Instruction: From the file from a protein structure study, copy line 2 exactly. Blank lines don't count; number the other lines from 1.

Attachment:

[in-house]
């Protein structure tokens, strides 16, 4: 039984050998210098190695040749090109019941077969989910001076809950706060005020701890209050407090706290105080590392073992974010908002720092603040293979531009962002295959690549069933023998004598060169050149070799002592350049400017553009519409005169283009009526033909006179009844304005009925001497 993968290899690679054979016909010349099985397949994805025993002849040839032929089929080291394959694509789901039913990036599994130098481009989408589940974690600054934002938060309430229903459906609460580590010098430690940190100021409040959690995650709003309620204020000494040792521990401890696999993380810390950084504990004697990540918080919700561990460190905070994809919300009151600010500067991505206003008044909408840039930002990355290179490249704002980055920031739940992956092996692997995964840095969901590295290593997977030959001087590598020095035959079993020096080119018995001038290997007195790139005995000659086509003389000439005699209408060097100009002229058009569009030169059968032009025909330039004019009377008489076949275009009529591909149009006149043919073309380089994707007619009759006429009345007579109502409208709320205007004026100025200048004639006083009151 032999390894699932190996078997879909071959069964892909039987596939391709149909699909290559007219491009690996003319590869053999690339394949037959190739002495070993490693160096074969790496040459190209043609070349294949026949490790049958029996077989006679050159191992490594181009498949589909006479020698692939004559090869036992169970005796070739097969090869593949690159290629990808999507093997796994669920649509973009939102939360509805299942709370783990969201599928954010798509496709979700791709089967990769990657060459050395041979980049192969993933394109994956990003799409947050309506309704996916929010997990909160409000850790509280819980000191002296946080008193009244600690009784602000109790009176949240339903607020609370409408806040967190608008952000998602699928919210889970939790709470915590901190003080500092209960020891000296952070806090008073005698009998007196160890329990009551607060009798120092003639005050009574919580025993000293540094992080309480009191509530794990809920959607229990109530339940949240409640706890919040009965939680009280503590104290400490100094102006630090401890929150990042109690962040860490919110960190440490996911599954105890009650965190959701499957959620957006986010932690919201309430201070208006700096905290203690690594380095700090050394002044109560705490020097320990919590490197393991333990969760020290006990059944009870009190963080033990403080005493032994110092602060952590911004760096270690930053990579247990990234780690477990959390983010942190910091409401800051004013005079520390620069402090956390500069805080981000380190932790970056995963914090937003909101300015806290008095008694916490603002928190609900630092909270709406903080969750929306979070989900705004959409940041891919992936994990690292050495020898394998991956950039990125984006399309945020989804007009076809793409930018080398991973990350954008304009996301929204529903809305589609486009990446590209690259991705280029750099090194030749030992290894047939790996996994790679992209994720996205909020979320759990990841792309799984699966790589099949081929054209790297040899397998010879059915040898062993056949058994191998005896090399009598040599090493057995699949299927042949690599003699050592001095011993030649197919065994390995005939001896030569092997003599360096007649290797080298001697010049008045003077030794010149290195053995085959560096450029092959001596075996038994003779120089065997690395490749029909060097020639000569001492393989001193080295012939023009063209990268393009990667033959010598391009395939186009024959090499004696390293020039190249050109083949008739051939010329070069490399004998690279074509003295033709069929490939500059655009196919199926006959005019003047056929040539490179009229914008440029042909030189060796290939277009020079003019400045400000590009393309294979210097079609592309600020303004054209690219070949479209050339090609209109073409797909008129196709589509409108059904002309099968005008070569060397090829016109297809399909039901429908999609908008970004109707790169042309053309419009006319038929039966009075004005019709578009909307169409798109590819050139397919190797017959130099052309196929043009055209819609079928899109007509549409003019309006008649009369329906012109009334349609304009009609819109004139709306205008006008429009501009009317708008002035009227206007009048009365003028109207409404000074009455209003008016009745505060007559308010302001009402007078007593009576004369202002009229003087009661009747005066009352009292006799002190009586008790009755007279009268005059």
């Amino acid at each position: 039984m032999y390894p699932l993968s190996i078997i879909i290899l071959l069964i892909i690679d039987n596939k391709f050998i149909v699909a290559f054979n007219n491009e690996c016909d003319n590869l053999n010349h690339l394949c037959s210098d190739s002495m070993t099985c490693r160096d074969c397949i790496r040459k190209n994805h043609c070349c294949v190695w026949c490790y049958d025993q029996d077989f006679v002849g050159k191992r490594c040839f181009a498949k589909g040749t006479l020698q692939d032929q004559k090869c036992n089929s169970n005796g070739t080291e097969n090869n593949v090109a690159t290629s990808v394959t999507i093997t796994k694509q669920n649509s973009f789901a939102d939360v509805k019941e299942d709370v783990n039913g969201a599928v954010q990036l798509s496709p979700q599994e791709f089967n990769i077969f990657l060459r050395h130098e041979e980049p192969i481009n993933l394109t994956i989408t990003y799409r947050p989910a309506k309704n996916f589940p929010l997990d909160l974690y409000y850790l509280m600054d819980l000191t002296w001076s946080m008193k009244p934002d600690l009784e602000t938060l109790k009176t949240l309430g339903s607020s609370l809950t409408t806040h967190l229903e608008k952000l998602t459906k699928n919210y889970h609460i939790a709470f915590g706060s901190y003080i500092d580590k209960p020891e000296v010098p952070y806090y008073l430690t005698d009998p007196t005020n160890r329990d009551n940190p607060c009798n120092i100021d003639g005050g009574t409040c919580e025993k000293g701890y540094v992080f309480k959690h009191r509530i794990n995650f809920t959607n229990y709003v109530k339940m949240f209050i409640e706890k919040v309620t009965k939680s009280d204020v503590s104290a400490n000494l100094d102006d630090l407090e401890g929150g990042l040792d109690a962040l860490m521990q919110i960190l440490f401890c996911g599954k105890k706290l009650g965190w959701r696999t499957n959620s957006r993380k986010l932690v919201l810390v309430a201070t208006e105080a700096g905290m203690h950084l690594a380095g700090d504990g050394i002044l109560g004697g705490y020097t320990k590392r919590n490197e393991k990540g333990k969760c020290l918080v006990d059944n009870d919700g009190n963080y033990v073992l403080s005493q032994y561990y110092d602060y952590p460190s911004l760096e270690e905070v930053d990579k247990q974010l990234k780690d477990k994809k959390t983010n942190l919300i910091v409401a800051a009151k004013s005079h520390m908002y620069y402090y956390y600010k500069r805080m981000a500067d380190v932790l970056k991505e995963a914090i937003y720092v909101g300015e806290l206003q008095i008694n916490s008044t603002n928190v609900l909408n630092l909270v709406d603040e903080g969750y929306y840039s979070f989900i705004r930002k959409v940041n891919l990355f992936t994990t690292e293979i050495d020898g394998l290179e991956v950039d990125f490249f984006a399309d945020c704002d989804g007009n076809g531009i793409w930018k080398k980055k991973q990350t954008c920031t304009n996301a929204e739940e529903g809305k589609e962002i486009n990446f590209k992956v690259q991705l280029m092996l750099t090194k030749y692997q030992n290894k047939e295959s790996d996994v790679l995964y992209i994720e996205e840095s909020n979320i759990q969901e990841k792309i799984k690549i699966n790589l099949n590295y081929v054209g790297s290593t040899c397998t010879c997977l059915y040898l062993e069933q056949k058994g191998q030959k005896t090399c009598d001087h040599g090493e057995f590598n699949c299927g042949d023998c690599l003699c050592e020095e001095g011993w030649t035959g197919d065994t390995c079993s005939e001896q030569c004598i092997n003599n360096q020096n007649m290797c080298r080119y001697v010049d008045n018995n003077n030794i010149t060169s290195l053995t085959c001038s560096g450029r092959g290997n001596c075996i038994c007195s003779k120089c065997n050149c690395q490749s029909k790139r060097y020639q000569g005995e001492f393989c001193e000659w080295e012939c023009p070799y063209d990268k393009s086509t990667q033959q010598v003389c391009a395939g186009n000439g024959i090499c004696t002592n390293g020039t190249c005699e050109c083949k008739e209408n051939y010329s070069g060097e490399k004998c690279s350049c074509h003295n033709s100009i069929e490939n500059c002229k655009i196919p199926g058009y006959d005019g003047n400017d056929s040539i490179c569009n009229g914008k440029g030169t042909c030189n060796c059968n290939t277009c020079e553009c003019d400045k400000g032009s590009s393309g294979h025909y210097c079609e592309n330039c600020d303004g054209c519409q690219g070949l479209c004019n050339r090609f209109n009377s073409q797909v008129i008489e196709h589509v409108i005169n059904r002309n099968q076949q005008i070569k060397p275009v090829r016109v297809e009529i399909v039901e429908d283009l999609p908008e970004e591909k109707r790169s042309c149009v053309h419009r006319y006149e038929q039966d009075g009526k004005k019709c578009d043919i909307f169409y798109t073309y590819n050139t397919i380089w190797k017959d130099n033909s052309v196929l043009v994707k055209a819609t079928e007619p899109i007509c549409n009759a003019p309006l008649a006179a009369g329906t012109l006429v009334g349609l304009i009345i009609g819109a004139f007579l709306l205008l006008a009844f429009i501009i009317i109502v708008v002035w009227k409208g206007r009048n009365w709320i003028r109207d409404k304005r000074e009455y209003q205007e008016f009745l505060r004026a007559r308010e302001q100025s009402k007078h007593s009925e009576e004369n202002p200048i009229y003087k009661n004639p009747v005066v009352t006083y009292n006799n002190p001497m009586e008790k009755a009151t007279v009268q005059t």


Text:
């Protein structure tokens, strides 16, 4: 039984050998210098190695040749090109019941077969989910001076809950706060005020701890209050407090706290105080590392073992974010908002720092603040293979531009962002295959690549069933023998004598060169050149070799002592350049400017553009519409005169283009009526033909006179009844304005009925001497 993968290899690679054979016909010349099985397949994805025993002849040839032929089929080291394959694509789901039913990036599994130098481009989408589940974690600054934002938060309430229903459906609460580590010098430690940190100021409040959690995650709003309620204020000494040792521990401890696999993380810390950084504990004697990540918080919700561990460190905070994809919300009151600010500067991505206003008044909408840039930002990355290179490249704002980055920031739940992956092996692997995964840095969901590295290593997977030959001087590598020095035959079993020096080119018995001038290997007195790139005995000659086509003389000439005699209408060097100009002229058009569009030169059968032009025909330039004019009377008489076949275009009529591909149009006149043919073309380089994707007619009759006429009345007579109502409208709320205007004026100025200048004639006083009151 032999390894699932190996078997879909071959069964892909039987596939391709149909699909290559007219491009690996003319590869053999690339394949037959190739002495070993490693160096074969790496040459190209043609070349294949026949490790049958029996077989006679050159191992490594181009498949589909006479020698692939004559090869036992169970005796070739097969090869593949690159290629990808999507093997796994669920649509973009939102939360509805299942709370783990969201599928954010798509496709979700791709089967990769990657060459050395041979980049192969993933394109994956990003799409947050309506309704996916929010997990909160409000850790509280819980000191002296946080008193009244600690009784602000109790009176949240339903607020609370409408806040967190608008952000998602699928919210889970939790709470915590901190003080500092209960020891000296952070806090008073005698009998007196160890329990009551607060009798120092003639005050009574919580025993000293540094992080309480009191509530794990809920959607229990109530339940949240409640706890919040009965939680009280503590104290400490100094102006630090401890929150990042109690962040860490919110960190440490996911599954105890009650965190959701499957959620957006986010932690919201309430201070208006700096905290203690690594380095700090050394002044109560705490020097320990919590490197393991333990969760020290006990059944009870009190963080033990403080005493032994110092602060952590911004760096270690930053990579247990990234780690477990959390983010942190910091409401800051004013005079520390620069402090956390500069805080981000380190932790970056995963914090937003909101300015806290008095008694916490603002928190609900630092909270709406903080969750929306979070989900705004959409940041891919992936994990690292050495020898394998991956950039990125984006399309945020989804007009076809793409930018080398991973990350954008304009996301929204529903809305589609486009990446590209690259991705280029750099090194030749030992290894047939790996996994790679992209994720996205909020979320759990990841792309799984699966790589099949081929054209790297040899397998010879059915040898062993056949058994191998005896090399009598040599090493057995699949299927042949690599003699050592001095011993030649197919065994390995005939001896030569092997003599360096007649290797080298001697010049008045003077030794010149290195053995085959560096450029092959001596075996038994003779120089065997690395490749029909060097020639000569001492393989001193080295012939023009063209990268393009990667033959010598391009395939186009024959090499004696390293020039190249050109083949008739051939010329070069490399004998690279074509003295033709069929490939500059655009196919199926006959005019003047056929040539490179009229914008440029042909030189060796290939277009020079003019400045400000590009393309294979210097079609592309600020303004054209690219070949479209050339090609209109073409797909008129196709589509409108059904002309099968005008070569060397090829016109297809399909039901429908999609908008970004109707790169042309053309419009006319038929039966009075004005019709578009909307169409798109590819050139397919190797017959130099052309196929043009055209819609079928899109007509549409003019309006008649009369329906012109009334349609304009009609819109004139709306205008006008429009501009009317708008002035009227206007009048009365003028109207409404000074009455209003008016009745505060007559308010302001009402007078007593009576004369202002009229003087009661009747005066009352009292006799002190009586008790009755007279009268005059």